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Environmental fate & pathways

Biodegradation in water: screening tests

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Reference
Endpoint:
biodegradation in water: ready biodegradability
Type of information:
experimental study
Adequacy of study:
key study
Study period:
04 August to 09 October 2016
Reliability:
1 (reliable without restriction)
Rationale for reliability incl. deficiencies:
guideline study
Qualifier:
according to
Guideline:
OECD Guideline 301 D (Ready Biodegradability: Closed Bottle Test)
Deviations:
yes
Remarks:
Ammonium chloride was omitted from the medium to prevent oxygen consumption due to nitrification and river water instead of an effluent/extract/mixture was used as inoculum.
Principles of method if other than guideline:
Not applicable
GLP compliance:
yes (incl. certificate)
Remarks:
inspected on 12-14 August 2014 / signed on 6 October 2014
Specific details on test material used for the study:
No additional information
Oxygen conditions:
aerobic
Inoculum or test system:
natural water
Remarks:
river water without particles was used as inoculum
Details on inoculum:
- Source of inoculum: River water was sampled from the Rhine near Heveadorp, The Netherlands (03-08-2016). The nearest plant (Arnhem-Zuid) treating domestic wastewater biologically was 3 km upstream.
- Preparation of inoculum for exposure: The river water was aerated for 7 days before use to reduce the endogenous respiration (van Ginkel and Stroo, 1992). River water without particles was used as inoculum. The particles were removed by sedimentation after 1 day while moderately aerating.
Duration of test (contact time):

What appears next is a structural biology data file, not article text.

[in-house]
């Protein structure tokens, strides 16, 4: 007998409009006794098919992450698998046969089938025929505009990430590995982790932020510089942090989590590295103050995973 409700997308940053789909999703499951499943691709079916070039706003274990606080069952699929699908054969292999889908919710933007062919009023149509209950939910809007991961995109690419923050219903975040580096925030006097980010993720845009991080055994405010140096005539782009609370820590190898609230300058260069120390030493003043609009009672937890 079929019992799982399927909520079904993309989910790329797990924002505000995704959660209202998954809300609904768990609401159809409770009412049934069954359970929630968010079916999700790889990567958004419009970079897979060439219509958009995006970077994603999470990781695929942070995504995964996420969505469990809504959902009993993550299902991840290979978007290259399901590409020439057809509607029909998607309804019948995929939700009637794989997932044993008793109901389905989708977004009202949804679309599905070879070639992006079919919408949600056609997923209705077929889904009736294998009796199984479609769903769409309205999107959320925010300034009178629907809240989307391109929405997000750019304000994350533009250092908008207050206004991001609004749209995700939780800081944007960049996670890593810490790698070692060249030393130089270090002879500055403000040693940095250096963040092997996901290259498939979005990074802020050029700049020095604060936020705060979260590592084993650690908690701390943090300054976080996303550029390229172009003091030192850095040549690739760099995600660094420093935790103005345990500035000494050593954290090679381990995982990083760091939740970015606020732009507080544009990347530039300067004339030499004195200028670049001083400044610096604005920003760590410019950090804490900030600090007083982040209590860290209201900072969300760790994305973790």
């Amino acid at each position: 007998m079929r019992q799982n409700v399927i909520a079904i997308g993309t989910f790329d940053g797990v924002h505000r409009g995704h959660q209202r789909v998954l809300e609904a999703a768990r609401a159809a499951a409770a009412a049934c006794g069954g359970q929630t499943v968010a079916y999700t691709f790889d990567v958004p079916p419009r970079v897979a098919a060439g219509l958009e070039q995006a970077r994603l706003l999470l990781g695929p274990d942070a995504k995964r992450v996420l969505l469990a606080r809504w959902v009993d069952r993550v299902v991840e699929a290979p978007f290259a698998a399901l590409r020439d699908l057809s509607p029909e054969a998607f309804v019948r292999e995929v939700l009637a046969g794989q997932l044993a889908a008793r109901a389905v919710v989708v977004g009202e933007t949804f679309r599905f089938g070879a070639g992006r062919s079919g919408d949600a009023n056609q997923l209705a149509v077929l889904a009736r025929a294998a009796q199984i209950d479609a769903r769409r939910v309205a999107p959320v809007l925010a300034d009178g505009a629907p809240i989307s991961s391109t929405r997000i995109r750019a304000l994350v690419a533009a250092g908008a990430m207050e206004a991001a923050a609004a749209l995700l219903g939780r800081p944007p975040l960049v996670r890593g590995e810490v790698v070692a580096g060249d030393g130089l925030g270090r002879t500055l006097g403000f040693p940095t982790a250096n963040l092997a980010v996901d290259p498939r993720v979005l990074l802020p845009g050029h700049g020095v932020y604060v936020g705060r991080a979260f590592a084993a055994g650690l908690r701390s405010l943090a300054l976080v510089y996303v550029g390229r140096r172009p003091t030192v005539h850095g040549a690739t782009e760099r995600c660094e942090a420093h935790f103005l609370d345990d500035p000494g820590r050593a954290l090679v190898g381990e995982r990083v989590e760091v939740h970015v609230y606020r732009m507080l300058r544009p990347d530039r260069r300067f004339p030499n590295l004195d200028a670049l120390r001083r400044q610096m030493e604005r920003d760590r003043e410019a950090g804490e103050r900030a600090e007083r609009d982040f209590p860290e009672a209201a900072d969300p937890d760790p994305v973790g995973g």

60 d
Initial conc.:
2 mg/L
Based on:
test mat.
Parameter followed for biodegradation estimation:
O2 consumption
Details on study design:
TEST CONDITIONS
- Composition of medium: The river water used in the Closed Bottle test was spiked per liter of water with 8.5 mg KH2PO4, 21.75 mg K2HPO4, 33.4 mg Na2HPO4•2H2O, 22.5 mg MgSO4•7H2O, 27.5 mg CaCl2, 0.25 mg FeCl3•6H2O. Ammonium chloride was not added to the river water to prevent nitrification.
- Test temperature: 22-24 °C
- Continuous darkness: Yes
- Deionized water containing no more than 0.01 mg/L Cu (ISO/IEC 17025; non-GLP analysis) was prepared in a water purification system.

TEST SYSTEM
- Culturing apparatus: Test was performed in 0.3 L Biological oxygen demand (BOD) bottles with glass stoppers.
- Number of culture flasks/concentration: 10 bottles containing only river water, 10 bottles containing river water and silica gel, 10 bottles containing river water and silica gel with test substance, 6 bottles with river water and sodium acetate
- Method used to create aerobic conditions: No data
- Method used to create anaerobic conditions: Not applicable
- Measuring equipment: The dissolved oxygen concentrations were determined electrochemically using an oxygen electrode (WTW TrioXmatic EO 200) and meter (WTW OXI 530) (Retsch, Ochten, The Netherlands). The pH was measured using a Eutech Cyberscan pH11 pH meter (Eutech Instruments, Nijkerk, The Netherlands). The temperature was measured and recorded with a sensor connected to a data logger.
- Test performed in closed vessels: Yes
- Test performed in open system: No

CONTROL AND BLANK SYSTEM
- Inoculum blank: Yes

OTHERS: